As CITIZENS responsible for our sell-government, we are confronted by grave questions concerning our responsibility in the creation of this dangerous situation. How did we come into the possession of such overwhelming capacity for violence? Since there is no rational military or political justification for it, we must look elsewhere for the answer.

I think the answer is not difficult to find. Beyond any doubt, the history of the last decade of our domestic life shows that the ruling compulsions were economic. Any student of the stock market can tell you what happens on the rumor that peace is breaking out. The oscillations of the business cycle since the Korean War can be traced, every one of them, to variation in the rate of government expenditure for arms. Military expenditure has taken up more than hall of the federal budget and fully a quarter of our manufacturing output throughout this period. In the fiscal management of our economy, in other words, armament has played the same role as public works in the first two Administrations of Franklin D. Roosevelt. After ten years of this kind of pump priming, is it any wonder that our magnificent industrial establishment should have burdened us with such an enormous surplus of weapons?

Now we have to ask ourselves another question. How did our economic housekeeping fall into such disarray as to create this threat to our continued existence? To approach the answer this time, we must turn from economics to technology.

During the past twenty-five years our technology entered upon the era of automatic production. The real work of extracting nature’s bounty from soil and rock and transforming it into goods is no longer done by human muscles, and less and less by human nervous systems. It is done by mechanical energy, by machines under the control of artificial nervous systems, by chemicals, and by such subtle arts as applied genetics. While the impact of these developments upon industry has attracted most of the attention, their impact upon agriculture has amounted to a revolution. Since 1939, employment on the farm has dropped from one fifth of the labor force to less than one tenth, from one worker out of five to one out of eleven. A mere six million farm workers, working fewer acres, arc bursting our granaries, year after year, with unconsumed abundance. Adding up all the farmers and miners and all of the construction and factory workers, we find that not much more than one third of the labor force is engaged in producing all of the abundance that chokes the channels of distribution. Most of the rest is employed in the task of distributing the abundance, keeping books on it, and repairing and servicing its component parts. To complete our census of the labor force, we must face the most portentous of all the consequences of automatic production: more than 25 percent of the labor force today finds employment outside the normal, domestic, private sector of our economy. These people are employed in the arms industries or on the public payrolls, in uniform or in civilian clothes — or they find no employment at all.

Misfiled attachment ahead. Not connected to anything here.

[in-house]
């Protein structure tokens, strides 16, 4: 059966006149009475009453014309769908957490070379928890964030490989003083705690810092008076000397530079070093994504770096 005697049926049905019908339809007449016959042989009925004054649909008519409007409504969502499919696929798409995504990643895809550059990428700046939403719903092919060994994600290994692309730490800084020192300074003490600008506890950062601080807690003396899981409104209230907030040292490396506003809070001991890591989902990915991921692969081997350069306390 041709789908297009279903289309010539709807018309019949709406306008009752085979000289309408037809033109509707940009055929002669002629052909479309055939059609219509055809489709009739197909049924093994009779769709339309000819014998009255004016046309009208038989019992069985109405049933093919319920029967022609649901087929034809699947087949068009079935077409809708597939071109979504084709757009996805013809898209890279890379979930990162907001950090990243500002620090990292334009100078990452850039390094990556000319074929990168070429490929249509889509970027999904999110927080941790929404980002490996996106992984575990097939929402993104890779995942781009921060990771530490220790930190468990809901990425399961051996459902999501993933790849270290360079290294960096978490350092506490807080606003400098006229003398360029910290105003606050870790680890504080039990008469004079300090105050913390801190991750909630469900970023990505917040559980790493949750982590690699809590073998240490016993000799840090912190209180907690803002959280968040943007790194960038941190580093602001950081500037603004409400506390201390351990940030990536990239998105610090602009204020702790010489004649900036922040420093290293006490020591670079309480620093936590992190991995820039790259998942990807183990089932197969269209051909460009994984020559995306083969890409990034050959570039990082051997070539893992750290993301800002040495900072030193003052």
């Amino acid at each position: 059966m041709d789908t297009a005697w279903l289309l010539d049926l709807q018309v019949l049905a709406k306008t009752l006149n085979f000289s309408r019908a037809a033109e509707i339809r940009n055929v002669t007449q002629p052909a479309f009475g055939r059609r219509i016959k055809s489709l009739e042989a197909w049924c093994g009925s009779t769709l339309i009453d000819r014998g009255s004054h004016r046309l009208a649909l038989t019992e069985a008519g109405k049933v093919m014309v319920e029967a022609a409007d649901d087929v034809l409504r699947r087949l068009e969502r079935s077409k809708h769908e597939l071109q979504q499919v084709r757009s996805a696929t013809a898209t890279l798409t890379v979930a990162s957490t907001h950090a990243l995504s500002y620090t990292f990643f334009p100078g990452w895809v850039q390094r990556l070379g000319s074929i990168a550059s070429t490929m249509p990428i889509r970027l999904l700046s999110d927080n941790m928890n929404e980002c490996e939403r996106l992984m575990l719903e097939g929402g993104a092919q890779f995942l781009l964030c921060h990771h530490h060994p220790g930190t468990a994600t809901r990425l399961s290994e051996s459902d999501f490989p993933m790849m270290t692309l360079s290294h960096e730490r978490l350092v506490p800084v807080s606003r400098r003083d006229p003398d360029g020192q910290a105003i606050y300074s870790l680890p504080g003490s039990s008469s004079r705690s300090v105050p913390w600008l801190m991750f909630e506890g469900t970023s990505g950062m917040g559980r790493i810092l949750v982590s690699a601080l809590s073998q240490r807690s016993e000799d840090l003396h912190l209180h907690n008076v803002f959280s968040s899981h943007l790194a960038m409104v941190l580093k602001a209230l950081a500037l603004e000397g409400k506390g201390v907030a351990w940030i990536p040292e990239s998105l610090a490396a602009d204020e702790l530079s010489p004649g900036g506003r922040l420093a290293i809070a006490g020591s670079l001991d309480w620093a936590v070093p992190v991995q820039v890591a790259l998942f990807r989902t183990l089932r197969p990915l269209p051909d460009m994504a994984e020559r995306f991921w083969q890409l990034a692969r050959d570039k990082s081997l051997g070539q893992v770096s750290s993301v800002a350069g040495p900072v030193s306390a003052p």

Mention of unemployment brings us back to economics. The most critical problem confronting our economic system is the insidious growth of unemployment. With each ripple in the business cycle, the number of workers left high and dry on the beach has increased. Yet, for everyone else, this has been a period of ascending prosperity. It is apparent that the disemployment of workers, both blue-collar and white-collar, has overtaken the growth of the economy and the now “classical” techniques for administering the cycle of recession and recovery from Washington.

Since no one can tell us how to get these surplus workers back to work, perhaps the time has come to ask why we must find jobs for them. Surely the aim is not to increase production. On the contrary, a little reflection shows that the objective is to increase consumption. Economists agree that the maintenance of a high level of consumption is the key to the health of the economic order. Jobs must be found for the jobless, therefore, in order to qualify them as consumers of abundance.

Our economic system and our economics are confounded by abundance because they have their roots in the history of scarcity that lies back in time beyond the industrial revolution. That revolution has come suddenly to fulfillment in our lifetime. We find it difficult to achieve equitable distribution of abundance precisely because our economic institutions are designed to secure inequitable distribution of scarcity. In the more distant past, such inequity sustained the glory of civilization. Under the management of capitalism, it financed the industrial revolution.

John Maynard Keynes told the story in his famous parable of the cake that was never to be consumed. Writing forty-two years ago, at the end of World War I, Keynes observed that “the immense accumulations of fixed capital, built up during the half century before the war, could never have come about in a society where wealth was divided equitably.” This “remarkable system,” he said, “depended for its growth upon a double bluff or deception. On the one hand the laboring classes . . . were compelled, persuaded or cajoled . . . into accepting a situation in which they could call their own very little of the cake that they and nature and the capitalists were cooperating to produce. And on the other hand the capitalist classes were allowed to call the best part of the cake theirs . . . on the tacit understanding that they consumed very little of it in practice.”